So part of [President Obama's] visit resulted in a few important things that I’m going to point out. First, military to military exchanges, something that we haven’t seen much of for over a year now. The increase in officers going back and forth; the increase in search and rescue operations; the ability for junior officers to engage in important exchanges; and for us to communicate more openly about our intentions, promoting transparency, which is mighty important between our two countries today.
Second, facilitating a bilateral mechanism for people-to-people and cultural exchanges, which is what many of you are part of. Now I can think of few things more important than this one because if we’re really going to take the U.S.-China relationship seriously, you have to ensure that the next generation coming up is given the opportunities to study and to engage in exchanges, to learn languages, and to have a better opportunity to investigate a system that is foreign to Americans and our system which is very foreign to Chinese students here. So by getting 100,000 more U.S. students [to China] over the next four years – this won’t be easy, to be sure, but it’s doable – I think it could be one of the more important lasting legacies of this year in U.S.-China relations.
Third, on climate change, we may have some differences on how hard and how fast certain commitments play out over the short term, but both sides recognize the importance of dramatically reducing carbon emissions by mid-century and finding new energy conservation measures. The Danish proposal was always discussed, having been put forward by Prime Minister Rasmussen, that includes a peer review feature that we feel is very important.
Fourth, clean energy. Aside from the U.S.-China Clean Energy Research Centers, which have been written about and talked about for some weeks now, there were several new initiatives in the areas of electric vehicles and clean building energy efficiency.
People just stumble over these things. Just take that one area, for example. Clean building energy efficiency. When you stop to consider that China over the next ten years will be building more in the way of commercial office space than we have in our total inventory in the United States, you get some sense of how important this is and what an important contribution it could be if done right to global emissions over the next many years. We’re also going to promote an energy partnership on shale gas resources as well as work to promote technologies and cooperation on large-scale carbon gas sequestration projects.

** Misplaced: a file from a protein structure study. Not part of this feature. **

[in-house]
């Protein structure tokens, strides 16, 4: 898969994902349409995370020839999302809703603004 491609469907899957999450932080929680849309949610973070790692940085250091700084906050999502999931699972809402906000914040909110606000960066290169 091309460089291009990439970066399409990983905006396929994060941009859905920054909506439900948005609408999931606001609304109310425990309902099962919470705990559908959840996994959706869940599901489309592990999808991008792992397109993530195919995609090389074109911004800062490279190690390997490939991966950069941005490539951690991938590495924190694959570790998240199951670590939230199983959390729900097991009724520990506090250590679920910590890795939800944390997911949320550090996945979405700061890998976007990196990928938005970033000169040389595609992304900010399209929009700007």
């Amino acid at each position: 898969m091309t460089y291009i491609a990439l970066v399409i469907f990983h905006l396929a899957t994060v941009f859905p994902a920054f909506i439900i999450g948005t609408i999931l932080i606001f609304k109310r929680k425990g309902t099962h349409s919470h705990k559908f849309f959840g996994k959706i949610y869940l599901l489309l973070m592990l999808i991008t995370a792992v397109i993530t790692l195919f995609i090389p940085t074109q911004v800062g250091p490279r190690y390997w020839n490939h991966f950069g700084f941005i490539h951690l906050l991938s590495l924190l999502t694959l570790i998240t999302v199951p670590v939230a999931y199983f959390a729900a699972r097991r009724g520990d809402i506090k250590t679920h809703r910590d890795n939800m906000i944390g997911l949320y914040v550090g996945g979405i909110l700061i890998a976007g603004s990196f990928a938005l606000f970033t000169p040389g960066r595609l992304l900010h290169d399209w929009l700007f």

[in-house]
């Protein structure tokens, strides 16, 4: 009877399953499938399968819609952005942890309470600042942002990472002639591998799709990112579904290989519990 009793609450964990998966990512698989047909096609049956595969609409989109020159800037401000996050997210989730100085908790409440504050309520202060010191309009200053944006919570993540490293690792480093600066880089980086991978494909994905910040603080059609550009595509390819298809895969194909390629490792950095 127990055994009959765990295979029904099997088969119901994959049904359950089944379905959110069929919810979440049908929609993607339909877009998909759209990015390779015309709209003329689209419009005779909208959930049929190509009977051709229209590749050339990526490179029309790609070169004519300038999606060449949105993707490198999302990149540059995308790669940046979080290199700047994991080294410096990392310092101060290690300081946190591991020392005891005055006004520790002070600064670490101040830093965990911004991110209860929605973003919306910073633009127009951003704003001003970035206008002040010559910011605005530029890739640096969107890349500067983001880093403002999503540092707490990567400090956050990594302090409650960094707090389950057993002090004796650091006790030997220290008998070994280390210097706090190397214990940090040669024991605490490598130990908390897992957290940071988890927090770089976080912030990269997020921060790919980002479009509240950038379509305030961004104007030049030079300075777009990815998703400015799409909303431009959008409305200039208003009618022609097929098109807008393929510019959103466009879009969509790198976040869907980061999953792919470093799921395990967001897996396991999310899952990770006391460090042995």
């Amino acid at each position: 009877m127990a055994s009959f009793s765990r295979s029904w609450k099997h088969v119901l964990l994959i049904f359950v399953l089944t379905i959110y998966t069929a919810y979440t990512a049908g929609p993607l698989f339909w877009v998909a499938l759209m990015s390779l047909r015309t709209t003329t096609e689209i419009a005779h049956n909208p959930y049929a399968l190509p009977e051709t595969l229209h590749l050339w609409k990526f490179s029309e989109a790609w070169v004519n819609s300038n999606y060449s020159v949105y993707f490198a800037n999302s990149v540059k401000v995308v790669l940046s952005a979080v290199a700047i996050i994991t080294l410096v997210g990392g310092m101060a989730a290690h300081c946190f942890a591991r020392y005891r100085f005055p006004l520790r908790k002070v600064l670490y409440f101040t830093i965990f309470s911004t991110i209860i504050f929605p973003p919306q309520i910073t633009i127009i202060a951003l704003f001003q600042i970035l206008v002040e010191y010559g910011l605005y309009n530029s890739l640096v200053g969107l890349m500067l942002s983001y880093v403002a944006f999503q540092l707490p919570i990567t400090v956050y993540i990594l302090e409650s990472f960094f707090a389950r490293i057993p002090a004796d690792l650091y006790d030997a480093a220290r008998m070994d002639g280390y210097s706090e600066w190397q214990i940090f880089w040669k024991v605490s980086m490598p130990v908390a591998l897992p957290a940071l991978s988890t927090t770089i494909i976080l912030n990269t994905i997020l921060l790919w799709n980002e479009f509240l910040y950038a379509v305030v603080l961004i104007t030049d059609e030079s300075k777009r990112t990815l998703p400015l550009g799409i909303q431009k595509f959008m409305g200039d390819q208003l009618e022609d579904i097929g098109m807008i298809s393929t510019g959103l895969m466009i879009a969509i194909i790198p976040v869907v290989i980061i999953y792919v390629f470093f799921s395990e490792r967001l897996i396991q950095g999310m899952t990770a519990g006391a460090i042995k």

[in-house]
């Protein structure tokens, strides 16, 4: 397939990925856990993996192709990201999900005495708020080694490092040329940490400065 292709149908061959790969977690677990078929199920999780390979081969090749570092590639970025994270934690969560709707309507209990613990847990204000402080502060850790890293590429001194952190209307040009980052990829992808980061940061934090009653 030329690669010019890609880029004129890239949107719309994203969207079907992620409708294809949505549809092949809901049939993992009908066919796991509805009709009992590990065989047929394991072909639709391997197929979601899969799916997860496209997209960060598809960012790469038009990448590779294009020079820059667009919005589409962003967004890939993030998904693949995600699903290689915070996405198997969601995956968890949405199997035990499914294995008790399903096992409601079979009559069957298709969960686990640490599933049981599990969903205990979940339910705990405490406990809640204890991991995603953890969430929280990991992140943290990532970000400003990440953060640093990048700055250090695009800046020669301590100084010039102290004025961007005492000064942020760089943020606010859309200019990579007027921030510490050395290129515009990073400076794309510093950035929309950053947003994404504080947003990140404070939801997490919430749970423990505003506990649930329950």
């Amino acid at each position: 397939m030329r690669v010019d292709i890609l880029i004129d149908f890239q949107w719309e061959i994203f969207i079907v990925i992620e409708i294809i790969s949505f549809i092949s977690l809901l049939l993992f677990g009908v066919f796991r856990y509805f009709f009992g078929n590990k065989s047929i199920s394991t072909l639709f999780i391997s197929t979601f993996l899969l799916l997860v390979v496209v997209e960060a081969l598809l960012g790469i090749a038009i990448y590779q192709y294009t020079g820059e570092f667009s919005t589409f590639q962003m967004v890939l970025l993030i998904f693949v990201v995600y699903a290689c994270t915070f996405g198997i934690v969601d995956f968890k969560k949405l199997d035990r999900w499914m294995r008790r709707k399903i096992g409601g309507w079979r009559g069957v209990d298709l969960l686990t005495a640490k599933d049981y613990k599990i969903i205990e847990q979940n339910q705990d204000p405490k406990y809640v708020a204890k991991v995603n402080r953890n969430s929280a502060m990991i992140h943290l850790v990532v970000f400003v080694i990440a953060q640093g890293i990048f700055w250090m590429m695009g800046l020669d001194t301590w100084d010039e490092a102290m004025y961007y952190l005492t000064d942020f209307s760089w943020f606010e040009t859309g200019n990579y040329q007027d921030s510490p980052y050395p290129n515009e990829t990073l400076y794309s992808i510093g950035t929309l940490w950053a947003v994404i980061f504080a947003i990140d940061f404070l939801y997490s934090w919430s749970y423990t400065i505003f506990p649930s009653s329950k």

Fifth, on nuclear proliferation, we’re going to pursue ratification of the Comprehensive Test Ban Treaty; negotiations are going to be launched on the Fissile Material Cutoff Treaty; and China has agreed to actively participate in preparation for the April 2010 Nuclear Safety Summit.
Sixth, on the global economic crisis, the two Presidents were quite outspoken that what has emerged from this crisis and our joint cooperation was essential in weathering the early storms. Much of what both countries did was not public or visible in the early days of the crisis, but we did end up with good stimulus packages, reassured the markets, and stabilized bonded credit systems.
But we need to keep in mind that the new global economic order that emerges in the aftermath of the crisis that we are experiencing will look very different from the one that preceded it, which means recognizing the limits of depending primarily on American consumers and Asian exports to drive growth.
The new strategy of balanced economic growth in America means more saving and less spending; reforming our financial system; reducing our long term deficit; exporting more; and in the process, creating more and better paying jobs and committing to an open market all the while.
In China, the new strategy of economic growth means higher standards of living for workers and consumers through greater choice in the market place, improved infrastructure, a modern financial structure, better housing, quality health care, and a more fully developed social safety net that Premier Wen Jiabao mentioned just the other day as being critically important to the economic transition that is now underway.
There is every reason to think that on China will succeed, and that its extraordinary record of accomplishment over the last 30 years can be sustained. And there is every reason to think America will once again regain its preeminent role as an American powerhouse. You see, we are a nation that responds well to adversity. I think we’re going to look back on the last few years as a period that allowed us to change course and to look anew at our priorities in the future.